The Danish branch of World Wildlife Fund (WWF) launched the #LastSelfie Snapchat campaign to create immediate awareness about endangered animals in 2014. WWF focused on tigers, pandas, orangutans, rhinos and polar bears for photos used in the campaign according to an article from PR Newswire. WWF incited a feeling of urgency by using what Pew Research Center claims as one of today’s most popular social media channels.
WWF operated with the key insight that endangered animals have increasingly limited time on earth if we don’t take action. It used Snapchat under the handle @WWFpanda as its resource to not only draw a parallel to the concept of endangered species’ limited time, but also engage young adult Snapchat users. The campaign was created in conjunction with Grey Group global agencies 41? 29! In Turkey and Uncle Grey in Denmark, according to PR Newswire. 41! 29?’s website laments this insight.
“An image sent with Snapchat, when viewed, disappears in second, with no chance of being seen again. Just like the animals WWF protects,” it says under 41? 29!’s #LastSelfie case study page.
WWF posted photos of animals to its Snapchat story for ten seconds each with a message stating that they’d be gone forever in the seconds ticking on the right corner of the snap. It offered a solution. Text saying, “But, you can still save my kind #LastSelfie,” and a prompt to send an SMS to WWF were in the snap to create the action step of a donation.
In one week the Snapchat campaign yielded 40,000 tweets that hit 120 million Twitter timelines mentioning WWF’s #LastSelfie. This means that #LastSelfie was exposed to 50% of all active Twitter users at the time. Snapchat itself retweeted about the project on its Twitter, according to WWF’s justforthis.com.
The campaign was a People’s Voice for Social Media Campaigns Webby Winner in 2015. The Social Media Campaigns Category is for, “social media campaigns that utilize one or more Social Media Channels (i.e. Facebook, Twitter, Tumblr, Pinterest, Instagram et al) to promote an build an organization’s brand and community,” according to the Webby Awards website.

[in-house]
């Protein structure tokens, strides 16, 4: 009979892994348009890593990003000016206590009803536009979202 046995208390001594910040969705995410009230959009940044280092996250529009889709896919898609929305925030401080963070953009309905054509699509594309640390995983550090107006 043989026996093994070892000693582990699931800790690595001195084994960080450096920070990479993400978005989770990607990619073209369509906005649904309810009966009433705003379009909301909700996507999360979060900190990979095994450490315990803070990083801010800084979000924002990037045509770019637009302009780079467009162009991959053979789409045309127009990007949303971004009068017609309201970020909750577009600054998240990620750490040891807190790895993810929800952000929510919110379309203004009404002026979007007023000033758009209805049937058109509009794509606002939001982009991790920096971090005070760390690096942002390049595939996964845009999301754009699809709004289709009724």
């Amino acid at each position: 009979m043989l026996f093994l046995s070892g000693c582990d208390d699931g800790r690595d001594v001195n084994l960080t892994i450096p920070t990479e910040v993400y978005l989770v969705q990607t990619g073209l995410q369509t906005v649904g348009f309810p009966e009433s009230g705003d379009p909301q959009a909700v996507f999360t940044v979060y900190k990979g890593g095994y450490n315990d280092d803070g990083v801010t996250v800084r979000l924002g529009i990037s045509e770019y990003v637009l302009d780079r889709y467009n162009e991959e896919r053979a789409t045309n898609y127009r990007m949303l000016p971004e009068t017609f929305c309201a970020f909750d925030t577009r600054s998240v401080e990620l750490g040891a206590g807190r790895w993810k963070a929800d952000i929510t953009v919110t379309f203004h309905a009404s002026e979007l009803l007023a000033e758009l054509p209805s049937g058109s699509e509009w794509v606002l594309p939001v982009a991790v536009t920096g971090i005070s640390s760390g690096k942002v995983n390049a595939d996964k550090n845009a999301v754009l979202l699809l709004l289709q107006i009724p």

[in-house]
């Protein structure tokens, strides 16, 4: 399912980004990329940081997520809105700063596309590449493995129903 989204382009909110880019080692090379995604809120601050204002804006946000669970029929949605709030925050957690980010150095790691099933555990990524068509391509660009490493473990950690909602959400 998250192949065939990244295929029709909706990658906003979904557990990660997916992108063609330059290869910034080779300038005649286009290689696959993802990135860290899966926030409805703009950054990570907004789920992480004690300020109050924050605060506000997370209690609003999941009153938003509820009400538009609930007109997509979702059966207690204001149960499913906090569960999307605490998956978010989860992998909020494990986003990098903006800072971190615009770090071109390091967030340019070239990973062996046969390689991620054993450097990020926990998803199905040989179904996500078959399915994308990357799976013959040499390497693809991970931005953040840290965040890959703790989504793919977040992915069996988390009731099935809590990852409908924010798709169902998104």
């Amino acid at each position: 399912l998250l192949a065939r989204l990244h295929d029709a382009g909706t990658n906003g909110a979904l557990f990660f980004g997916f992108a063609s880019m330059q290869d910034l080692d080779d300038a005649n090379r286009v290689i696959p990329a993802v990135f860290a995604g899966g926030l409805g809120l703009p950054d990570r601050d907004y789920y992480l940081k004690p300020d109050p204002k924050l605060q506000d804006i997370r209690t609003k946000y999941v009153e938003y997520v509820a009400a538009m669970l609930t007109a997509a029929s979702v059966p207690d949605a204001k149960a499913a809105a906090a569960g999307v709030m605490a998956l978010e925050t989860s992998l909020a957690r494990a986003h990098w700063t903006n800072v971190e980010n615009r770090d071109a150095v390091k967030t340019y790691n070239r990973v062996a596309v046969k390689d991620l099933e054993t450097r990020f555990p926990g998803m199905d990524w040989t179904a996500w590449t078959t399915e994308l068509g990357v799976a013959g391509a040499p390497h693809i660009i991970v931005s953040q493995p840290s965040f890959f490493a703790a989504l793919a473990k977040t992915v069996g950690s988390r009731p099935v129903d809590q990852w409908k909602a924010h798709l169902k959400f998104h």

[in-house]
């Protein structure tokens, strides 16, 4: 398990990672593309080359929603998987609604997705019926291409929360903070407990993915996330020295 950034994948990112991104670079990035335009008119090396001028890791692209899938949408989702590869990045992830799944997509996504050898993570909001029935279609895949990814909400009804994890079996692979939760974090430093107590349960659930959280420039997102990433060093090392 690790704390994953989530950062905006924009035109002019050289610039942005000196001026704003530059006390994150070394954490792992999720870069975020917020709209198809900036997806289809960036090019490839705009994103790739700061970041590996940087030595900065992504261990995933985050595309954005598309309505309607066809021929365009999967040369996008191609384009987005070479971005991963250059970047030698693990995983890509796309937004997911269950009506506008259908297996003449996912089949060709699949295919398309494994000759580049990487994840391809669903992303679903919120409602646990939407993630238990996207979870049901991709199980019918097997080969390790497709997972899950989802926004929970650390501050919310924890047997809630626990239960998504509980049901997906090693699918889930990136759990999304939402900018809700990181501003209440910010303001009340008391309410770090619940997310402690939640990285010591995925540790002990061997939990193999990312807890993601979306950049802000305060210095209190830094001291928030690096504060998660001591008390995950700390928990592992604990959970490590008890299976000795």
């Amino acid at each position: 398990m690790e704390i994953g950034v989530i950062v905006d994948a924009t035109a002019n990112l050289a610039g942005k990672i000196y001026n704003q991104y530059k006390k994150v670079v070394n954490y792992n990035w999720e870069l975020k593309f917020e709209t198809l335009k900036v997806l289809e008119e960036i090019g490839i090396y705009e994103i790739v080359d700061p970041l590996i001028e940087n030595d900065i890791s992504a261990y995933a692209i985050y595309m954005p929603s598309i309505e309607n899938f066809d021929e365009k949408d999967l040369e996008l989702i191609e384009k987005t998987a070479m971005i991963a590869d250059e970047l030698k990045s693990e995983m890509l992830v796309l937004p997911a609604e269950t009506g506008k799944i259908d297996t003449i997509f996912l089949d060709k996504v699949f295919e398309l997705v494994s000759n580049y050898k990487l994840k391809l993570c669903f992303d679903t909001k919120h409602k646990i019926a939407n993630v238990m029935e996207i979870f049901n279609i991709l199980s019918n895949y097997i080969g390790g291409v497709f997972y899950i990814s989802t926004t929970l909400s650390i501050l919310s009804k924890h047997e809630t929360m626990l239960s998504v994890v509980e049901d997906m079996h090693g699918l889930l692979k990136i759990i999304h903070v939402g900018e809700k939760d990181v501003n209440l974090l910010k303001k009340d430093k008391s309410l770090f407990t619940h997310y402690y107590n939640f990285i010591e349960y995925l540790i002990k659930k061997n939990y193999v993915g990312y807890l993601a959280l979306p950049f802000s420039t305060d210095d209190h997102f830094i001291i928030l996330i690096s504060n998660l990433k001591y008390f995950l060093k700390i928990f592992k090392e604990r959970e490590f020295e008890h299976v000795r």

The campaign received attention from AdWeek as well. Michelle Castillo’s article “Selfies Just Got Real” on AdWeek’s website calls the campaign, “a sobering spin on the selfie.”
#LastSelfie is a both a #SocialWin and #NonprofitWin for WWF. Nonprofits ultimately strive to get their messages out to raise awareness and subsequently raise money for a cause using cost-efficient channels. The #LastSelfie campaign did just that for endangered animals. It reported that 120 million Twitter users saw the campaign in one week, and that its fundraising goal for the month was reached in just three days, according to justforthis.com.
This #SocialWin is all with photos of animals that WWF likely already had or easily obtained, and simple text placed into a fast-paced, ever-changing social media channel. Had the campaign been these same images in a more permanent atmosphere such as Twitter or Facebook, the campaign likely would have been less effective.
41? 29! (2016) #LastSelfie Case Study. 4129 Grey. Retrieved from http://grey.com/turkey/work/key/last_selfie/id/6568/
Castillo, Michelle. (2014) Selfies Just Got Real. AdWeek. Retrieved from http://www.adweek.com/news/advertising-branding/wwf-snaps-lastselfie-endangered-animals-157138
Dougherty, Owen. (2014) Grey And The World Wildlife Fund Use Snapchat To Raise Awareness Of Endangered Animals. PR Newswire. Retrieved from http://www.prnewswire.com/news-releases/grey-and-the-world-wildlife-fund-use-snapchat-to-raise-awareness-of-endangered-animals-255662491.html
Lenhart, Amanda. (2015) Teens, Social Media & Technology Overview 2015. Pew Research Center. Retrieved from: http://www.pewinternet.org/2015/04/09/teens-social-media-technology-2015/
World Wildlife Fund. (2014) World Wildlife Fund. Retrieved from: www.justforthis.com
The Webby Awards. (2015) The Webby Awards. Retrieved from: http://webbyawards.com/winners/2015/advertising-media/campaign-categories/social-media-campaigns/lastselfie/